"The Assyrians used Cimmerians in their army as mercenaries; a legal document of 679 B.C. refers to an Assyrian 'commander of the Cimmerian regiment'; but in other Assyrian documents they are called ' the seed of runaways who know neither vows to the gods nor oaths'" (Boris Piotrovsky, 1975, pp. 15, 18).
Historian Samuel Lysons spoke of "the Cimmerians seeming to be the same people as the Gauls or Celts under a different name" (John Henry and James Parker, Our British Ancestors: Who and What Were They?, 1865, pp. 23, 27).
Anne Kristensen, a respected Danish linguistic scholar, recently reached the conclusion that the Cimmerians (who later became known as the Celts) can positively be identified as the deported Israelites.
In the beginning of her research Dr. Kristensen was skeptical and subscribed to the traditional theory that the Cimmerians were "Aryan" tribes the Scythians had chased out of the north, as Herodotus had theorized.
But as she dug more and more into the Assyrian sources, she found the Cimmerians first appeared in history in 714 B.C. in the region of Iran south of Armenia where the kings of Assyria had settled many of the deported Israelites. She came to the conclusion that the Gimira, or Cimmerians, represented at least a part of the lost 10 tribes of Israel.
Dr. Kristensen writes: "There is scarcely reason, any longer, to doubt the exciting and verily astonishing assertion propounded by the students of the Ten Tribes that the Israelites deported from Bit Humria, of the House of 'Omri, are identical with the Gimirraja of the Assyrian sources. Everything indicates that Israelite deportees did not vanish from the picture but that, abroad, under new conditions, they continued to leave their mark on history" ( Who Were the Cimmerians, and Where Did They Come From? Sargon II, the Cimmerians, and Rusa I, translated from the Danish by Jørgen Læssøe, The Royal Danish Academy of Sciences and Letters, No. 57, 1988, pp. 126-127).
It is also worth noting that Assyrian crown prince Sennacherib wrote a secret intelligence report that archaeologists found during the excavation of the royal archives at Nineveh. Sennacherib's report passed on news from his spies that Cimmerian nomads had invaded Urartu and had defeated their forces. On the strength of that report the Assyrians made preparations to invade their northern rival, Urartu, which they successfully accomplished in 714 B.C.
A Scythian tribal alliance emerges
But in the end it was the Scythians who profited most from the conflicts that weakened Urartu. By 700 B.C. the Scythians had gained control over the territory of the old Urartean kingdom. There they formed a tribal alliance the Greeks called the Scythian Kingdom.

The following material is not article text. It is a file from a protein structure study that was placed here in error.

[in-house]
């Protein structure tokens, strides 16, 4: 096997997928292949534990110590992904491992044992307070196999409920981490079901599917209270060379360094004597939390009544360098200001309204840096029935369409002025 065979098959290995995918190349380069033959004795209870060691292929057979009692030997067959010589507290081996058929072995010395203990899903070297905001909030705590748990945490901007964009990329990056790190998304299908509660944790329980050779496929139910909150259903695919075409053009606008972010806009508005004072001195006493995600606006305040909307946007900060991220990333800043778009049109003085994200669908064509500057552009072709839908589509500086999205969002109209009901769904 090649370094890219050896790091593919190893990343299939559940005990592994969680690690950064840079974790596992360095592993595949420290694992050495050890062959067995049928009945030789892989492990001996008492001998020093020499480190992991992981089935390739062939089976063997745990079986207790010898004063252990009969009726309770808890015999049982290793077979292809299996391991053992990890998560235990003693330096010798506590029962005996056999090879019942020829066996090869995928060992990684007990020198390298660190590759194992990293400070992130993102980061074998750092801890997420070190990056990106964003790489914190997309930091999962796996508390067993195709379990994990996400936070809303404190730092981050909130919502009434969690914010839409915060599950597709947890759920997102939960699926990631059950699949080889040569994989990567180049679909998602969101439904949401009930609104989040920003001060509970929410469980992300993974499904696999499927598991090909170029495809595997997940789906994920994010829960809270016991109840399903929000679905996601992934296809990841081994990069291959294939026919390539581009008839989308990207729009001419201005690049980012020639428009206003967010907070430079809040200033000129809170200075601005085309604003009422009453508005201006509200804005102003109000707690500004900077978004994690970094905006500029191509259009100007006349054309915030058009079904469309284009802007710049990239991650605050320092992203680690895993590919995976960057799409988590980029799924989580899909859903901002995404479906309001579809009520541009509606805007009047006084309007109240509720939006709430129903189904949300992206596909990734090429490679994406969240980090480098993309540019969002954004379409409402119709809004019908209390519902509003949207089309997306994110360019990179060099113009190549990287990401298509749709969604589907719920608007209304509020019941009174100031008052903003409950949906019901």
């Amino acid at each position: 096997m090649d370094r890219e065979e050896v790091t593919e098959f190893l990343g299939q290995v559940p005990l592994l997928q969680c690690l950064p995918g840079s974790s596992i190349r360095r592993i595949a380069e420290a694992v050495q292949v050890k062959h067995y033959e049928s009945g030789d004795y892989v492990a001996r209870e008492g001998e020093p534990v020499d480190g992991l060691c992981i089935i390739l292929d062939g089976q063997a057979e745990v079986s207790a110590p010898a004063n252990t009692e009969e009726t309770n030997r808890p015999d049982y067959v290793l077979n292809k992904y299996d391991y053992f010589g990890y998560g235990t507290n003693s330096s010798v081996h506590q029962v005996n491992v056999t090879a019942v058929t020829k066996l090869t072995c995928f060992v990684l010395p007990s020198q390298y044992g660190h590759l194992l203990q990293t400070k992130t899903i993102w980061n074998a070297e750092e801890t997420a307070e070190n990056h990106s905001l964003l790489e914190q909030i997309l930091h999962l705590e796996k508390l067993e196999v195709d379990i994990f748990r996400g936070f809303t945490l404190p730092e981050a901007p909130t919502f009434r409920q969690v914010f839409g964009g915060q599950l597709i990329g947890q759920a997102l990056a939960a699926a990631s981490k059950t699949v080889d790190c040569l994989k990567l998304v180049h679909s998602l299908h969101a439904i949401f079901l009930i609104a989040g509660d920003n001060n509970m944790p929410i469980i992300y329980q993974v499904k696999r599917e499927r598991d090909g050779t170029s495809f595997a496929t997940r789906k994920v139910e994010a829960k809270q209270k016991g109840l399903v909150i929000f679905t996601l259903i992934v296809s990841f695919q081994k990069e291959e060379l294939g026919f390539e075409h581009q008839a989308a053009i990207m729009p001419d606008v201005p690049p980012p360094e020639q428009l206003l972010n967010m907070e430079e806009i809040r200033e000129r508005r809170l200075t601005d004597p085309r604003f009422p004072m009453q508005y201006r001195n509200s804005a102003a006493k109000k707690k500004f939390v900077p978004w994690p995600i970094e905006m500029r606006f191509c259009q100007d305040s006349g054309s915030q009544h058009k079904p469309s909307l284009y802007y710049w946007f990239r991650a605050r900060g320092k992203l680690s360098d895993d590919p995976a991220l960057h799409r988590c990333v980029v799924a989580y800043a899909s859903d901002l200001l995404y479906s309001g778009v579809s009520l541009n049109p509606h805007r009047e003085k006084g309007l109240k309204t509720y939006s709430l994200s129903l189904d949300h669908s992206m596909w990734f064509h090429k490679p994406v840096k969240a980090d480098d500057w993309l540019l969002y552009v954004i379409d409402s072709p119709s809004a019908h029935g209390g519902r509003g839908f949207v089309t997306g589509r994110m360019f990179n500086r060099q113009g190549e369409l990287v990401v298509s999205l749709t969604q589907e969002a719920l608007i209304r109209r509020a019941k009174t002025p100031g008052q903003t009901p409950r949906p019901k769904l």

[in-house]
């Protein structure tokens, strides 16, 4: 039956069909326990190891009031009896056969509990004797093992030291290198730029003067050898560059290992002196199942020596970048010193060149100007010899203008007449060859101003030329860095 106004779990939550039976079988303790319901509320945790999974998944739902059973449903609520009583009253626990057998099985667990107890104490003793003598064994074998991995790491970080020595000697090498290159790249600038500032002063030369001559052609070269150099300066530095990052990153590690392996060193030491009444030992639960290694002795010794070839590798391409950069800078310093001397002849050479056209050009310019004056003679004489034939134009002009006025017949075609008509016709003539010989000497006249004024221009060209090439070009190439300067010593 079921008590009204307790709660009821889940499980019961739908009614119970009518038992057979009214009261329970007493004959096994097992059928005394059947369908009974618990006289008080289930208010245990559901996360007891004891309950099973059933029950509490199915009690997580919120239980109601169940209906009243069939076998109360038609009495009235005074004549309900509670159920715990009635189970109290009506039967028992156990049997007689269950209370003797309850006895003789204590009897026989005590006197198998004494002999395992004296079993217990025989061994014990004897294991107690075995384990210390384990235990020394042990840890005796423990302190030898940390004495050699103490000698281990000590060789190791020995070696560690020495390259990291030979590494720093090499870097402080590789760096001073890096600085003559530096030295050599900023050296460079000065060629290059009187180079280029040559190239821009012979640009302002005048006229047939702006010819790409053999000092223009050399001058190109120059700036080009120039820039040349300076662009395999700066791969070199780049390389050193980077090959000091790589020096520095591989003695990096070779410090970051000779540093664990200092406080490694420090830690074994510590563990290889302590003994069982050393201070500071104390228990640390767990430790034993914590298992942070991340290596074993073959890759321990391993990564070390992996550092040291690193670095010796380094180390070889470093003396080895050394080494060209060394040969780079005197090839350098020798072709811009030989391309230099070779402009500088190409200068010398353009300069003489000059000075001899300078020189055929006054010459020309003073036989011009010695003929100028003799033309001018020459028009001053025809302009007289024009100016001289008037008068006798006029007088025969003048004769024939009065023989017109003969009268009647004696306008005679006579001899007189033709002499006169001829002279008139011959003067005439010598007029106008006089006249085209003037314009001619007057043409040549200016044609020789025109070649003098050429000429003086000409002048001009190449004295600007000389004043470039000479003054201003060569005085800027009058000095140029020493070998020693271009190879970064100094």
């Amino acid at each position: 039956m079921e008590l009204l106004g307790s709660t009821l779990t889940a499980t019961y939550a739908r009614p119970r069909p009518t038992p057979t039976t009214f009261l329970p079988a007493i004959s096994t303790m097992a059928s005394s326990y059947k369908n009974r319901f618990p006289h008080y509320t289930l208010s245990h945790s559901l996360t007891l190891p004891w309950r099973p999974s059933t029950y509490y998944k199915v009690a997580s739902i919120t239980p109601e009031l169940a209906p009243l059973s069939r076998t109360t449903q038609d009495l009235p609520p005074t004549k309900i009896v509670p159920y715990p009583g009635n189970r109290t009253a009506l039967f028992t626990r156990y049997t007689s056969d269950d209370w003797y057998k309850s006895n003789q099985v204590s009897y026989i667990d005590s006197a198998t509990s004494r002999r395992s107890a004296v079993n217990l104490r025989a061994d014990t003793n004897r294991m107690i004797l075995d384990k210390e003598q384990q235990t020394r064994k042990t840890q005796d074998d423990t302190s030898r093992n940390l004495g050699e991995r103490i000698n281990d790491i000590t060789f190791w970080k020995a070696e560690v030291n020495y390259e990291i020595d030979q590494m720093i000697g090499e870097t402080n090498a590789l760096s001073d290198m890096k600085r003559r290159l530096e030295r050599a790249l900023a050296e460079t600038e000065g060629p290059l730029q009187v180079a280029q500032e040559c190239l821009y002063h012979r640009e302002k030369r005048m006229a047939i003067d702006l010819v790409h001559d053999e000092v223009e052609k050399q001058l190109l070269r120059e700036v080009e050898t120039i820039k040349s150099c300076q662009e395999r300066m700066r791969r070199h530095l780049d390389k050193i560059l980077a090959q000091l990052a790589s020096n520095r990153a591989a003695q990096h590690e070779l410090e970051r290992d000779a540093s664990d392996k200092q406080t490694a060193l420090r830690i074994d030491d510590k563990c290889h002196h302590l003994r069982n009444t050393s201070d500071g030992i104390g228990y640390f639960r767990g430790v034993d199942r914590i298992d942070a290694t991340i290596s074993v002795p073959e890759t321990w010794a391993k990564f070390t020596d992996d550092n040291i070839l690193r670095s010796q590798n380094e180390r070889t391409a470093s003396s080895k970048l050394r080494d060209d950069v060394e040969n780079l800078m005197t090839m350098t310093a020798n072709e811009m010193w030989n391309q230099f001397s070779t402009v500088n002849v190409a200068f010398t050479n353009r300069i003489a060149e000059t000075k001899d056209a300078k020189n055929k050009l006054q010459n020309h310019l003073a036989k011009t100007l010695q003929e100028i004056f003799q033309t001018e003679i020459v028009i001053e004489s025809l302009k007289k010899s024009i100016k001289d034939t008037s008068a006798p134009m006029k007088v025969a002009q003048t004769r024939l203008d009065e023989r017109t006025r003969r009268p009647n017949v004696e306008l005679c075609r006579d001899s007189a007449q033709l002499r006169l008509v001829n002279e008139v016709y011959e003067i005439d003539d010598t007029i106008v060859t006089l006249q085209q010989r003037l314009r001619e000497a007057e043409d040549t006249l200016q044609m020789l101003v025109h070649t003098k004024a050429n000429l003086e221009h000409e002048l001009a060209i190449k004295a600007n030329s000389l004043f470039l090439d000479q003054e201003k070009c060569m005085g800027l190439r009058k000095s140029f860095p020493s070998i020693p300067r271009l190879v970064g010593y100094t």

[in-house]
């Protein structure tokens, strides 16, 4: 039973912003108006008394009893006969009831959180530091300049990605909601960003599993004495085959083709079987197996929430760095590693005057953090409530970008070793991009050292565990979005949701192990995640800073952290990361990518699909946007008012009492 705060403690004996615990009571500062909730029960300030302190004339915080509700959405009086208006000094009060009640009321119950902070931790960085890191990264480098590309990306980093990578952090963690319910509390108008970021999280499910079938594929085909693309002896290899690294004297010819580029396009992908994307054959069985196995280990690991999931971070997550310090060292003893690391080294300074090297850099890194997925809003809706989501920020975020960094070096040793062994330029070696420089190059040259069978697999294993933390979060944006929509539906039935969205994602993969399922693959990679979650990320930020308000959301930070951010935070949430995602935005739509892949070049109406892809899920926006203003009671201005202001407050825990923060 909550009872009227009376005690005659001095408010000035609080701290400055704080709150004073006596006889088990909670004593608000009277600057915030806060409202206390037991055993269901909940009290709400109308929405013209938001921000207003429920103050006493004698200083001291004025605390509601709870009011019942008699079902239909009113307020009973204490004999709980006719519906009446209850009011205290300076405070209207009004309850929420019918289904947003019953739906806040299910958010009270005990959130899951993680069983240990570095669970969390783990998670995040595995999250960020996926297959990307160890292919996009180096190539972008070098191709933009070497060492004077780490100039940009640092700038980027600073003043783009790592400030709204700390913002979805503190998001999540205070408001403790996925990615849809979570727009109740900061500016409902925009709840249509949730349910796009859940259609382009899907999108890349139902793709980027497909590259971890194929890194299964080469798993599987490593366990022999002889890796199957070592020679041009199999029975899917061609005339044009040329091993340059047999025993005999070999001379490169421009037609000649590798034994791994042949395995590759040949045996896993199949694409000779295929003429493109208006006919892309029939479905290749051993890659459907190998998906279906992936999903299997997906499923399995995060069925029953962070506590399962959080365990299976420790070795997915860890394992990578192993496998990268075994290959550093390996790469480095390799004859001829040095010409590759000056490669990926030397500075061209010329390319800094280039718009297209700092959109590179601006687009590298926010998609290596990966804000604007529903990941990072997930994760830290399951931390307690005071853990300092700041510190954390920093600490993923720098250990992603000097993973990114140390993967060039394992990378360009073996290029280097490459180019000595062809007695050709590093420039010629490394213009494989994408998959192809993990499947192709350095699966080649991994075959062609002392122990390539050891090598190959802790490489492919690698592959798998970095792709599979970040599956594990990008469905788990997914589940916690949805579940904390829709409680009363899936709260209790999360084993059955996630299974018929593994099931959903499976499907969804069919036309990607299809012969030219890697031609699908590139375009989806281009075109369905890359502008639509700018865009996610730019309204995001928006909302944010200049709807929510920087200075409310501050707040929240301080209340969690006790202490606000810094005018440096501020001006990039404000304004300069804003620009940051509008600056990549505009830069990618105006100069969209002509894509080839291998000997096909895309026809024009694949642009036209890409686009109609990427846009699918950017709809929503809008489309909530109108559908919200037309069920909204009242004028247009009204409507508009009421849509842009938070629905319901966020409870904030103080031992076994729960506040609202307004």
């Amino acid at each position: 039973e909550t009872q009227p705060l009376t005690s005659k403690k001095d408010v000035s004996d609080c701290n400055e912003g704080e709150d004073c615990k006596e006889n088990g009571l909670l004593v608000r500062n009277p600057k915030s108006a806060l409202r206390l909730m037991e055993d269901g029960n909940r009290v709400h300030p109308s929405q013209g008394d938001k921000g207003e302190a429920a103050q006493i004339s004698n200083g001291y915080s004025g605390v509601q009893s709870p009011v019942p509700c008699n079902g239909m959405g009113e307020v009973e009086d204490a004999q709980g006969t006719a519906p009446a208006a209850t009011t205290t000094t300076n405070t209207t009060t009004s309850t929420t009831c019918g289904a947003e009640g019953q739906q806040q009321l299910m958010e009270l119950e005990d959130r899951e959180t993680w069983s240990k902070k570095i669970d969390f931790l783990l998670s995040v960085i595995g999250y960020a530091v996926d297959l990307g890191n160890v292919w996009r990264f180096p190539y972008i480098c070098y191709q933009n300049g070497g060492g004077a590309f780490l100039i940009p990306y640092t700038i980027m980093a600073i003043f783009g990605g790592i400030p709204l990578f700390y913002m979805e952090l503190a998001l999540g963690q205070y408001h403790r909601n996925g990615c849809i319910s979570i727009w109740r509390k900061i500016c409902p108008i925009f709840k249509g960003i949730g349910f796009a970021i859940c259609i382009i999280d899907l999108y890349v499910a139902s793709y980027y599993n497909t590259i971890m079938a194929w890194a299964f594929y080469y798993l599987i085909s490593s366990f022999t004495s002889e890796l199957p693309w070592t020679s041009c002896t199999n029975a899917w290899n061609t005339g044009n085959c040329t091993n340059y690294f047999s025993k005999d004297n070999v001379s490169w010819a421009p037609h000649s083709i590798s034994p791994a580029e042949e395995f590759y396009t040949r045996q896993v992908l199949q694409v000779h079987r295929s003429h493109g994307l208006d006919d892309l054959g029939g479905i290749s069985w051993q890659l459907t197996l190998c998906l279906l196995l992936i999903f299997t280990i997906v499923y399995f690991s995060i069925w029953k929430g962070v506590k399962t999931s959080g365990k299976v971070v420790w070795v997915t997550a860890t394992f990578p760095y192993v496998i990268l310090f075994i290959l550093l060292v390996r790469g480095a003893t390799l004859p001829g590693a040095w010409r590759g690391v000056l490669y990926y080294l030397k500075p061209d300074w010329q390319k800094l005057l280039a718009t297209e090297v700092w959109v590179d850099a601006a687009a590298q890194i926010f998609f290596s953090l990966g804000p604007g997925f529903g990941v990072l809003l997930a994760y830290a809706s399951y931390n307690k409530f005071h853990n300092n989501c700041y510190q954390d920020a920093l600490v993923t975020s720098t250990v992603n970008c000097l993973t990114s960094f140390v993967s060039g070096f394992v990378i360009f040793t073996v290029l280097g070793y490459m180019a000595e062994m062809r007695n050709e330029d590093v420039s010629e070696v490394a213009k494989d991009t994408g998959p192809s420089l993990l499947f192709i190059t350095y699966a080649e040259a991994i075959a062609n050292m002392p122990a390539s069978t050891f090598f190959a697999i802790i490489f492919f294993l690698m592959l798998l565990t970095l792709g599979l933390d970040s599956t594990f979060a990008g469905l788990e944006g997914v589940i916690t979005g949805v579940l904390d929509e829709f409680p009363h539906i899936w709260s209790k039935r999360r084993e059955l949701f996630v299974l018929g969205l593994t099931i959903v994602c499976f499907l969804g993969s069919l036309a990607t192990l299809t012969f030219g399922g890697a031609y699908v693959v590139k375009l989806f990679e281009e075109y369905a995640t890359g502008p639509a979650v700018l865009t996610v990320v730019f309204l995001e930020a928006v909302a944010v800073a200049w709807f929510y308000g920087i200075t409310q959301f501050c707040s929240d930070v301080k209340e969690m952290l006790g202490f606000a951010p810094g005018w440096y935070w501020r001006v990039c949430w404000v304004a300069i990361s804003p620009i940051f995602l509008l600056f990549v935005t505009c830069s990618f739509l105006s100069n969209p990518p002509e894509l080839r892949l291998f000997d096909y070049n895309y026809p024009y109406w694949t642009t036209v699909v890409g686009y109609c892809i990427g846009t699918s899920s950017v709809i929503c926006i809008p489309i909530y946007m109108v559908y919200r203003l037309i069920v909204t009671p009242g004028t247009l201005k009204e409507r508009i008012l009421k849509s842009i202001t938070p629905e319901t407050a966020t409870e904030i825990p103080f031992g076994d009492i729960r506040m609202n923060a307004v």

Using the central Kreuzberg Pass (also known as the Caucasus Gate), the Scythians mastered crossing the steep Caucasus Mountains. The pass was passable most of the year; it was relatively ice-free even though its elevation is higher than many passes in the Alps. The Scythians had a remarkable ability to move large armies back and forth through the pass. In antiquity it was even known as the "Scythian route."
Before their exile the 10 Israelite tribes of the north would have been fully aware of the kingdom of Urartu and its strategic location. Why? Because in the first half of the eighth century B.C. the northern kingdom of Israel, before its captivity, was heavily invested in export-import trade, and Urartu was a key to that trade. Urartu had made an alliance with the small states of northern Syria that bordered on the territory of Israel during the reign of Jeroboam II.
Many of those Aramaeans had been allied with King Pekah during his invasion of Judah around 735 B.C. During that time the Urarteans had gained the strategic domination of the Euphrates down to its western bend, allowing them to control the main trade route to the Mediterranean from the southern Caucasus. Archaeological excavations in Urartu have uncovered artifacts from Egypt, Assyria and Persia as well as from the Mediterranean region.
The term Scythic, wrote historian George Rawlinson, was originally more the designation of a way of life than a reference to blood relationships. He explained that the term was "applied by the Greeks and Romans to Indo-European and Turanian races indifferently," providing that their habits and customs conformed to the nomadic way of life (George Rawlinson, Seven Great Monarchies, Vol. 3, 1884, p. 11).
Today, however, historians use the term Scythian mostly in reference to the Saka, or Sacae, Scyths. These people became the leading tribes of the Scythian culture. They inspired its dynamic way of life and its political, artistic, economic and social leadership. From the seventh century B.C. forward, it was the Saka, or Sacae, tribes that defined what it meant to be Scythian from the Black Sea all the way to the mountains of Mongolia.
Before the early 20th century, European and American historians assumed the Scythians were of the Mongol people from Asia. Modern anthropological research, however, has shown this idea to be false. Most scholars are convinced that no ethnic links exist between the Saka Scythians and the Mongols or the Slavic peoples.
However, this doesn't mean the scattered former tribes on the Eurasian steppes—the peoples the Greeks first labeled Scythians before the eighth century B.C.—all suddenly disappeared. Rather, the Saka Scyths simply began to dominate the steppe region from 700 to 500 B.C. During that time the Saka Scyths—accompanied by a smaller mixture of other tribes of Middle Eastern origin such as displaced Medes, Elamites and Assyrians—became the predominant peoples on the Eurasian plains.